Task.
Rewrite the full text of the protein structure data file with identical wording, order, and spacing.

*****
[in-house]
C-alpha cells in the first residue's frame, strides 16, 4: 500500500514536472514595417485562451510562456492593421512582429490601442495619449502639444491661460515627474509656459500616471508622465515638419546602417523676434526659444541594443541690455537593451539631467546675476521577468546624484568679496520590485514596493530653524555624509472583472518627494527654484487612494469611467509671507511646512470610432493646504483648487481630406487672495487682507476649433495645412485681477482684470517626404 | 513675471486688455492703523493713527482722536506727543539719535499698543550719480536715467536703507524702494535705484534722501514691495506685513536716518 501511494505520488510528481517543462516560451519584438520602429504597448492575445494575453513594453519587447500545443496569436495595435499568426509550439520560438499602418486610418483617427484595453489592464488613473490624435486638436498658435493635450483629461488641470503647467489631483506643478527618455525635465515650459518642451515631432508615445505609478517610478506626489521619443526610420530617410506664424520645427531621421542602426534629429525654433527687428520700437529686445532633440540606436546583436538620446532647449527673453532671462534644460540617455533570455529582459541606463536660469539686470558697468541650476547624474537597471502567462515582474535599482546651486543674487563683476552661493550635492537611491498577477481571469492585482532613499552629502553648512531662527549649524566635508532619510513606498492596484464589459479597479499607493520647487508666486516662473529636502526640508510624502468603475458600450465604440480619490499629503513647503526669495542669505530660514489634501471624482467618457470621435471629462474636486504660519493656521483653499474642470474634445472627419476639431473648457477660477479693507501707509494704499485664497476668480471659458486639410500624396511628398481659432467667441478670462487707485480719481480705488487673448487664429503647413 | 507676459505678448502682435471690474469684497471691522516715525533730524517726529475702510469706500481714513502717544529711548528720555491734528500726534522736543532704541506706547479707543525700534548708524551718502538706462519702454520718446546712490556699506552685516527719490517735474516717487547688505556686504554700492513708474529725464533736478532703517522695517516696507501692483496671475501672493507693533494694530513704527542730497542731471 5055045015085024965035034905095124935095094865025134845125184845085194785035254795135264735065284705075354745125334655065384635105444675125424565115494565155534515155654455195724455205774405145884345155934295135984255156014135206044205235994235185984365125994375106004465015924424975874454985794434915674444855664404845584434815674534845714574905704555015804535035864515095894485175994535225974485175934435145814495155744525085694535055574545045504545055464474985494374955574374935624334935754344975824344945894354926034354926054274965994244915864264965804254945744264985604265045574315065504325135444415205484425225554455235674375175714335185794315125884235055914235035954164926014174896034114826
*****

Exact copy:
[in-house]
C-alpha cells in the first residue's frame, strides 16, 4: 500500500514536472514595417485562451510562456492593421512582429490601442495619449502639444491661460515627474509656459500616471508622465515638419546602417523676434526659444541594443541690455537593451539631467546675476521577468546624484568679496520590485514596493530653524555624509472583472518627494527654484487612494469611467509671507511646512470610432493646504483648487481630406487672495487682507476649433495645412485681477482684470517626404 | 513675471486688455492703523493713527482722536506727543539719535499698543550719480536715467536703507524702494535705484534722501514691495506685513536716518 501511494505520488510528481517543462516560451519584438520602429504597448492575445494575453513594453519587447500545443496569436495595435499568426509550439520560438499602418486610418483617427484595453489592464488613473490624435486638436498658435493635450483629461488641470503647467489631483506643478527618455525635465515650459518642451515631432508615445505609478517610478506626489521619443526610420530617410506664424520645427531621421542602426534629429525654433527687428520700437529686445532633440540606436546583436538620446532647449527673453532671462534644460540617455533570455529582459541606463536660469539686470558697468541650476547624474537597471502567462515582474535599482546651486543674487563683476552661493550635492537611491498577477481571469492585482532613499552629502553648512531662527549649524566635508532619510513606498492596484464589459479597479499607493520647487508666486516662473529636502526640508510624502468603475458600450465604440480619490499629503513647503526669495542669505530660514489634501471624482467618457470621435471629462474636486504660519493656521483653499474642470474634445472627419476639431473648457477660477479693507501707509494704499485664497476668480471659458486639410500624396511628398481659432467667441478670462487707485480719481480705488487673448487664429503647413 | 507676459505678448502682435471690474469684497471691522516715525533730524517726529475702510469706500481714513502717544529711548528720555491734528500726534522736543532704541506706547479707543525700534548708524551718502538706462519702454520718446546712490556699506552685516527719490517735474516717487547688505556686504554700492513708474529725464533736478532703517522695517516696507501692483496671475501672493507693533494694530513704527542730497542731471 5055045015085024965035034905095124935095094865025134845125184845085194785035254795135264735065284705075354745125334655065384635105444675125424565115494565155534515155654455195724455205774405145884345155934295135984255156014135206044205235994235185984365125994375106004465015924424975874454985794434915674444855664404845584434815674534845714574905704555015804535035864515095894485175994535225974485175934435145814495155744525085694535055574545045504545055464474985494374955574374935624334935754344975824344945894354926034354926054274965994244915864264965804254945744264985604265045574315065504325135444415205484425225554455235674375175714335185794315125884235055914235035954164926014174896034114826